Meghan Murphy, a director of thought leadership at Fidelity Investments, tells PLANADVISER that the slowly increasing prevalence of automatic enrollment and automatic deferral escalations is still redefining the defined contribution (DC) retirement system—nearly a decade after the Pension Protection Act codified the thinking behind these innovative plan design features. The snapshot data shows 27.9% of sponsors with plans administered by Fidelity are running plans that utilize auto-enrollment, another small uptick from the previous quarter.
Use of true auto-escalation stands around 13%, Murphy adds, also a small uptick, but more than seven in 10 plans now have an optional automatic deferral escalation feature than can be activated by participants. These are impressive victories for the industry, Murphy feels, though of course, she wants to see even greater uptake.
“Another important number to point out is that for our largest plan sponsors, the rate of auto-enrollment is much higher than the industry-wide average, at about 55%,” Murphy says. “These plan sponsors cover more than 60% of all participants, so from that perspective, the penetration of auto-enrollment is pretty strong, and continues to improve.”
Numerous participants are being swept into the defined contribution system for the first time under auto-enrollment provisions, Murphy explains. This lead to the average employee contribution staying essentially flat, at about 8.1%, during the first quarter of 2015—despite the findings that more than one million participants increased their contributions (by an average of 3.5%) in the quarter and a new record average balance was set just shy of $92,000.
Murphy says the latest snapshot numbers validate the idea that, as she puts it, “you need to be auto-enrolling people with a real purpose.” One of the best moves a plan sponsor can make to promote good plan outcomes is to auto-enroll people at 5% of salary or more, she says, because participants often believe the auto-enrollment deferral percentage is the “correct” percentage to ensure retirement readiness. Even a 5% employee contribution won’t be enough to do this, she warns, but it’s a decent start, especially when adding in employer matching dollars.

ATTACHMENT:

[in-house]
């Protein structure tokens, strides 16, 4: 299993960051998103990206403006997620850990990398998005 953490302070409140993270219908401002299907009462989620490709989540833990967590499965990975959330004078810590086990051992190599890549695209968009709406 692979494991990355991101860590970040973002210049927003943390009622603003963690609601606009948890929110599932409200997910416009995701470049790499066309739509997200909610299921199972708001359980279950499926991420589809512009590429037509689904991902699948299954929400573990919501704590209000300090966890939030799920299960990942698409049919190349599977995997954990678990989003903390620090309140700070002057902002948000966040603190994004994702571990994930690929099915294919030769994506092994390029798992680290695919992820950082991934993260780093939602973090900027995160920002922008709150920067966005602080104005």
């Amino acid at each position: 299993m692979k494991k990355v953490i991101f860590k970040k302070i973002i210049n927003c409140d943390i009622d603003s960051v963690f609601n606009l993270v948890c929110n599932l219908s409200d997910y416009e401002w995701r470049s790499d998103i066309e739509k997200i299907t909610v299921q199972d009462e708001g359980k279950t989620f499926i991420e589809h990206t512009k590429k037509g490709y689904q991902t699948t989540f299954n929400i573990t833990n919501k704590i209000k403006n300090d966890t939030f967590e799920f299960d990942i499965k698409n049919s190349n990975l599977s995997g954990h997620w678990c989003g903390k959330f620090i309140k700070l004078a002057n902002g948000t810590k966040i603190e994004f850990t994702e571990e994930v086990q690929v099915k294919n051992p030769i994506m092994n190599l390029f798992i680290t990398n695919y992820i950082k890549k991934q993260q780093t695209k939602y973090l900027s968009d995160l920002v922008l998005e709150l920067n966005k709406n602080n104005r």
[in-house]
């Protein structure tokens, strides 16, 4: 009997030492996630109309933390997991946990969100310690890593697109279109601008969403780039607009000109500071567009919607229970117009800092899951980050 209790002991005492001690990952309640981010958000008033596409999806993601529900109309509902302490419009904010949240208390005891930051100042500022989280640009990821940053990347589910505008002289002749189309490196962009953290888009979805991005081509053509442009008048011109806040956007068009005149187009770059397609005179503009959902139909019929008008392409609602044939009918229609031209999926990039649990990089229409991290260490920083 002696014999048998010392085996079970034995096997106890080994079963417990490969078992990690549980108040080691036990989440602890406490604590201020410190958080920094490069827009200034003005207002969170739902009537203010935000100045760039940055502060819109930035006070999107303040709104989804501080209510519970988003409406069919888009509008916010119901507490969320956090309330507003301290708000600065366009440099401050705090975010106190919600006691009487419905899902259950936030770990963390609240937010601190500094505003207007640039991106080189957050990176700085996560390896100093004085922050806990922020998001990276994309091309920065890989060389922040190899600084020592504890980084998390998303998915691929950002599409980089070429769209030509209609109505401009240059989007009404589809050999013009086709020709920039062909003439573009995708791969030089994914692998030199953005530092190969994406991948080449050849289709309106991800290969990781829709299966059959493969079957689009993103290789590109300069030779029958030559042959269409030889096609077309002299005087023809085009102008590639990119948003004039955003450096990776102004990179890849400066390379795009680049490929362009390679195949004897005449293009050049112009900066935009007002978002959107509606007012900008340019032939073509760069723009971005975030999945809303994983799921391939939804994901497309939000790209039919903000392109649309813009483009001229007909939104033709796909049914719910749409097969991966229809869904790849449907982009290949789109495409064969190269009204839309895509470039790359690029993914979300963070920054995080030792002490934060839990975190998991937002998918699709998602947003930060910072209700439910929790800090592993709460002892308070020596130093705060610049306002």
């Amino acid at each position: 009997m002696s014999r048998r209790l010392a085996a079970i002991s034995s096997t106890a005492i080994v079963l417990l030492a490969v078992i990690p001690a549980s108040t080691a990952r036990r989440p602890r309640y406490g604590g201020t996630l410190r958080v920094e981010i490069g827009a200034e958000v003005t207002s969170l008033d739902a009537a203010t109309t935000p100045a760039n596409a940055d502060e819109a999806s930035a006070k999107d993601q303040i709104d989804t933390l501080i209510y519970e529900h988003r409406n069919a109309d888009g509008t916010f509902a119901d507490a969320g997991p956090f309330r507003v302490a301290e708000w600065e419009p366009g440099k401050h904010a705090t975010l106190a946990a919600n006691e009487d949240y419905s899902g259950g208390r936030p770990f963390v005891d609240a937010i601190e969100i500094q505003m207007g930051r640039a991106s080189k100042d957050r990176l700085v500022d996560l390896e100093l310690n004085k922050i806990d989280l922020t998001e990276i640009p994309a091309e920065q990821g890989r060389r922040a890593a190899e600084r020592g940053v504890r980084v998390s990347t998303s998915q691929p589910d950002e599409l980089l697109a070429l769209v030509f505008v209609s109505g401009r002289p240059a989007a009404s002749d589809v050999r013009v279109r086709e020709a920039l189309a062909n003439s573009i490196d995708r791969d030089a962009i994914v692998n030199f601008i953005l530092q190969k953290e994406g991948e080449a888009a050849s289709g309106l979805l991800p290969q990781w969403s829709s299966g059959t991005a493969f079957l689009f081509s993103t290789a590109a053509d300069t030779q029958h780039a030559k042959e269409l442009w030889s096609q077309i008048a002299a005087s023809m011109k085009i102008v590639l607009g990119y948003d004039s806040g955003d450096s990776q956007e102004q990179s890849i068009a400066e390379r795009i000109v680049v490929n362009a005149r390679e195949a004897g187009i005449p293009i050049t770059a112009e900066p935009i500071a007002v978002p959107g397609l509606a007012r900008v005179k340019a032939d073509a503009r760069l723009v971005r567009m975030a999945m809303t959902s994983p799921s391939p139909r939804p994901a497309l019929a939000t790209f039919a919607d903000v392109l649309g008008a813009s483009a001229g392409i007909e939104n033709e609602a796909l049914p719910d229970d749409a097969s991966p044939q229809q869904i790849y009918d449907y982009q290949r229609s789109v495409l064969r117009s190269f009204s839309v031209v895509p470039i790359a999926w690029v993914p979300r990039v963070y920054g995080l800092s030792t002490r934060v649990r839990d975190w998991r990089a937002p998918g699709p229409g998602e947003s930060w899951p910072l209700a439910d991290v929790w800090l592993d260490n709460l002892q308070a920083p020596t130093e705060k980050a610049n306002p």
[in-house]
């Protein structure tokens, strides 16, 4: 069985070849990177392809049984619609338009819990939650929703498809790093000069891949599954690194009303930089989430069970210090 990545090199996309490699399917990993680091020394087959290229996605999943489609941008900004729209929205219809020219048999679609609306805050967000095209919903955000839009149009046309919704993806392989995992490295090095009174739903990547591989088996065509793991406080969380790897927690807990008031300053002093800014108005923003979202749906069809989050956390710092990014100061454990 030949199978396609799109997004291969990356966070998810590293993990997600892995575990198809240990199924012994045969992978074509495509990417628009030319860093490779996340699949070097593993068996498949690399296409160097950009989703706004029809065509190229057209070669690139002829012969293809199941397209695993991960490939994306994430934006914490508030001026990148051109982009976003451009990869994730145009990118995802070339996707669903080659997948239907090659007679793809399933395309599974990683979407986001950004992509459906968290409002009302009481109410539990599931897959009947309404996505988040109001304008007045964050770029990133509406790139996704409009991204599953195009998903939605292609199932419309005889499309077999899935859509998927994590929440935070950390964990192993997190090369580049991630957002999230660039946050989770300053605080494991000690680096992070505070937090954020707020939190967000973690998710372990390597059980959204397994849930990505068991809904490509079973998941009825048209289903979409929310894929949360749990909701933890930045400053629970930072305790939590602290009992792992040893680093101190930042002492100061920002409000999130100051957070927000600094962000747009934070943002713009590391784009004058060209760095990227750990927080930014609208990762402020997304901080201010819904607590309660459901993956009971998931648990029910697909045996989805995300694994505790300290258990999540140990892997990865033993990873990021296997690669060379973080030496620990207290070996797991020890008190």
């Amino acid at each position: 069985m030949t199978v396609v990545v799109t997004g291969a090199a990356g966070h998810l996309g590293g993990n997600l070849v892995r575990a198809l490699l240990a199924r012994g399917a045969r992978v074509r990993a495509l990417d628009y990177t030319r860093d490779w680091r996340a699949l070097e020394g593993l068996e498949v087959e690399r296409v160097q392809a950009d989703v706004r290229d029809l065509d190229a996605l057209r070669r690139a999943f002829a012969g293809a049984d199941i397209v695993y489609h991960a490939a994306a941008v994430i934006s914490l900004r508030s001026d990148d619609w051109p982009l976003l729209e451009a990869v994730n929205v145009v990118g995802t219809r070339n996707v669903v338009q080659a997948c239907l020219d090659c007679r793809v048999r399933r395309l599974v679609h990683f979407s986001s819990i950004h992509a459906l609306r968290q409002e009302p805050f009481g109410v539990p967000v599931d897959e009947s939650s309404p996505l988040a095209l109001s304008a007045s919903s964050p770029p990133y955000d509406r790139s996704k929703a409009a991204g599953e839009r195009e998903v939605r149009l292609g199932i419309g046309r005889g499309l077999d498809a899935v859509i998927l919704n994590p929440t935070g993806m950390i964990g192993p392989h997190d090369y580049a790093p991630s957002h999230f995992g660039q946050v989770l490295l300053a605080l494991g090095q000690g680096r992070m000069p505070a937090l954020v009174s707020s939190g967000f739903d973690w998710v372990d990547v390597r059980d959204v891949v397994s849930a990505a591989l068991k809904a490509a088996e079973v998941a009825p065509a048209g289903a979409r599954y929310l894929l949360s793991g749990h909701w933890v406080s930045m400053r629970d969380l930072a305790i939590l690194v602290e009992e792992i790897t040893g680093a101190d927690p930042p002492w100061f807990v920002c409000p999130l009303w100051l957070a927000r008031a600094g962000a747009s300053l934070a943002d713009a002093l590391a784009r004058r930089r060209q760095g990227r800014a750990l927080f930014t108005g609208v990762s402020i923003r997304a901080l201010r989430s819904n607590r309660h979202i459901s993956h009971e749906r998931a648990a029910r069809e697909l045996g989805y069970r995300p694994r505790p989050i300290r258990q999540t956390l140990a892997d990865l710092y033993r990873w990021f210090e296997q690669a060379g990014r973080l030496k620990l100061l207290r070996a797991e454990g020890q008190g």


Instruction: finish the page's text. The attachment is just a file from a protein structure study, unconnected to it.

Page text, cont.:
“The data is very clear that if you auto-enroll someone at 2% or 3% of salary, they’re not very likely to change it, up or down,” Murphy says. “Putting people into the plan at a deferral percentage that is going to drive success, why wouldn’t you do that? We also have strong data showing you pretty much get the same opt-out rate, regardless of the enrollment percentage, whether it’s 3% or 10%.”
Fidelity is seeing a new trend that about one in three employers auto-enroll at a 5% salary deferral or higher, Murphy points out.
“That’s really encouraging from our perspective,” Murphy says. “Historically it’s been much closer to a 3% auto-enroll target on average for sponsors, but that’s changing for the better. Sponsors are also realizing that after you get someone in the door, into the plan, it’s critical to make an effort to keep them committed to the plan.”
This is where things like auto reenrollments and auto-escalation can be really powerful, she adds, and there are other strategies, such as targeted communications programs, that will help keep people focused and dedicated.
“We really believe sponsors are internalizing a lot of this stuff, and our latest snapshot just underlines the point,” Murphy notes. “The messaging is even penetrating down to the participant level. It’s a really great feeling when we can say one million people took a positive step on savings rates during the last quarter.”
She concludes by observing that employers “will always play a huge role” in preparing their work force for retirement, “but employees have to see the importance of saving as well.”
“When we look at the one million people who increased their savings rate during Q1 of this year, the most impressive group is the selection of people who use online guidance tools and in-person advice on a regular basis,” Murphy adds. “They pushed their contributions up by an impressive 4% during the quarter. These are great numbers to see—people are making these big jumps, they’re realizing retirement isn’t as far away as it might seem.”